It is finally here. We have been waiting since the February 2011 announcement for a Windows Phone OS based smartphone from Nokia. And we must admit, we were quite apprehensive about how good the smartphone will be. Safe to say, those apprehensions seemed to evaporate rather quickly. To be precise, it was a couple of hours of playing with the Lumia 800!
The Lumia 800 does carry a lot of design traits from the N9. All the four edges are curved, and the back is slightly sloped near the top and the bottom – ever so slightly. Below the 3.7-inch display are three touch buttons – return, home (familiar Windows Logo on it) and Bing search. The only three physical buttons on the entire handset are on the right side panel – volume rocker, camera and the power key.
On the top are the 3.5mm jack and a bunch of flaps that cover the micro USB port and the micro SIM card slot. Opening this is a bit of a pain though – not because it is difficult but because of the sheer wastage of time. First, press one flap down, marked by a bulge, enough that the other end lifts up. Once that happens, open it completely. Now turn your attention to the SIM card slot. For this, slide the panel slightly towards the USB port, and then pull it out. Don’t really understand the entire complication. Separate handling of the two ports would have been better – time saving as well as longevity of the loving parts. Flip the phone to the bottom panel and there is the speaker. No other moving parts on the phone, since even the battery is closed away and cannot be accessed.
The Lumia 800 seems to have a lot going for it, design-wise. It feels good to hold, has a nice sophisticated feel and looks minimalist as well.
Features & Performance
We had criticized Nokia quite a bit recently for launching very good yet underpowered phones – the Nokia E6 being a good example. However, that seems sorted now. The Lumia 800 comes with a Qualcomm Snapdragon MSM8255 processor clocking at 1.4GHz on a single core. There is 512MB RAM to help move things along as well. The single core processor will surely raise a few eyebrows, particularly if this is priced in the same bracket as some well established dual core Android phones and the iPhone 4. This neatly brings me to my next point – Windows Phone Mango doesn’t need any more grunt than this, or so it seems. We have seen this OS in action on the older gen Samsung Focus smartphone, as well as the newer ones – the Samsung Omnia W and now this. The interface is zippy, transitions are silky smooth and the phone doesn’t slow down at all. Quite creditable considering the host of 3D effects in the menu.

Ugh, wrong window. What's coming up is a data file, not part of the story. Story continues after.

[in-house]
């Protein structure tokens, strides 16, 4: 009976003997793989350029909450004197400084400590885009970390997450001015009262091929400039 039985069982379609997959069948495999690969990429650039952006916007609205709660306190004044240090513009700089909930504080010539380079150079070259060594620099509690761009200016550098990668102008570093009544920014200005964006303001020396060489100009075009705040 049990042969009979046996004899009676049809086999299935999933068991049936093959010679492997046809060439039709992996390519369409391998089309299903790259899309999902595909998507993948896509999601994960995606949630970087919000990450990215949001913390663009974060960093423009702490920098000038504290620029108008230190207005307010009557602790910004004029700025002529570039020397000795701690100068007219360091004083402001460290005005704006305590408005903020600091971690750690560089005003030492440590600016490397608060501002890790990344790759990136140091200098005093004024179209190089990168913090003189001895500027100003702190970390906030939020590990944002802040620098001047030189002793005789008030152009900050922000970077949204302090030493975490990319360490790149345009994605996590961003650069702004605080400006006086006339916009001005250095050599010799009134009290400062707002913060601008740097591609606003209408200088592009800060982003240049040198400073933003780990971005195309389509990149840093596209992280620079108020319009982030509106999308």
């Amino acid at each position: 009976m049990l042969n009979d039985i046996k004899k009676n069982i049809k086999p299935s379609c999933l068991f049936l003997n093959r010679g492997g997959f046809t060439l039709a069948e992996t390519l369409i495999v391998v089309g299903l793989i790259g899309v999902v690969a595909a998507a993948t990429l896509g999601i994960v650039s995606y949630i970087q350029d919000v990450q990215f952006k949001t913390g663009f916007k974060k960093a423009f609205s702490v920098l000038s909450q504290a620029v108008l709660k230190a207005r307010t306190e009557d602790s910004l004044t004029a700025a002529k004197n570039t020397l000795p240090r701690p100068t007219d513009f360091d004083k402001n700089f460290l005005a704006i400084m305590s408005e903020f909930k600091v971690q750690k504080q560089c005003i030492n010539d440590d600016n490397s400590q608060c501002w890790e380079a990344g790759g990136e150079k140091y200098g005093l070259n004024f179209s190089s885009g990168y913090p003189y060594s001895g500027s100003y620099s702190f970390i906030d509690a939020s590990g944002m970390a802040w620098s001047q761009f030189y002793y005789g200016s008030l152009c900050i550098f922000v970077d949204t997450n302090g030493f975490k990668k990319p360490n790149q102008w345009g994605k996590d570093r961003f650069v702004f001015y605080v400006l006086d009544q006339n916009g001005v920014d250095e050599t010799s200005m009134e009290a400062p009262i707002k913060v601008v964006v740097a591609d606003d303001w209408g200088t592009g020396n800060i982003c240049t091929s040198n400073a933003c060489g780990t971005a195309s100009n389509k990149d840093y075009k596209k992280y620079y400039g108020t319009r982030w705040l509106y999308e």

The 3.7-inch display is the AMOLED type with a resolution of 480 x 800. This display type is similar to the one we saw in the Samsung Galaxy SII, albeit a smaller size. The darker colours in an AMOLED display draw lesser power. Apart from the battery life benefit, it results in really dark black levels. The rest of the colour bunch is quite vivid as well. Brightness levels are extremely good as well, and even at low brightness settings, it is comfortable for indoor use. The display isn’t very reflective, which helps a lot in viewing the text in sunlight. Windows Phone 7.5’s UI looked absolutely gorgeous on this display. The rich colours and the deep blacks mean that viewing videos or reading text on this display will be a delightful experience.
There is 16GB on board storage on the Lumia 800, but no memory expansion slot.
Contact handling has been improved extensively with the mango update. Now, you can even transfer all contacts from any phone to the Lumia via Bluetooth. We tried this with a Blackberry phone, and all 750 contacts were transferred to the People list on the Lumia, complete with any tagged images.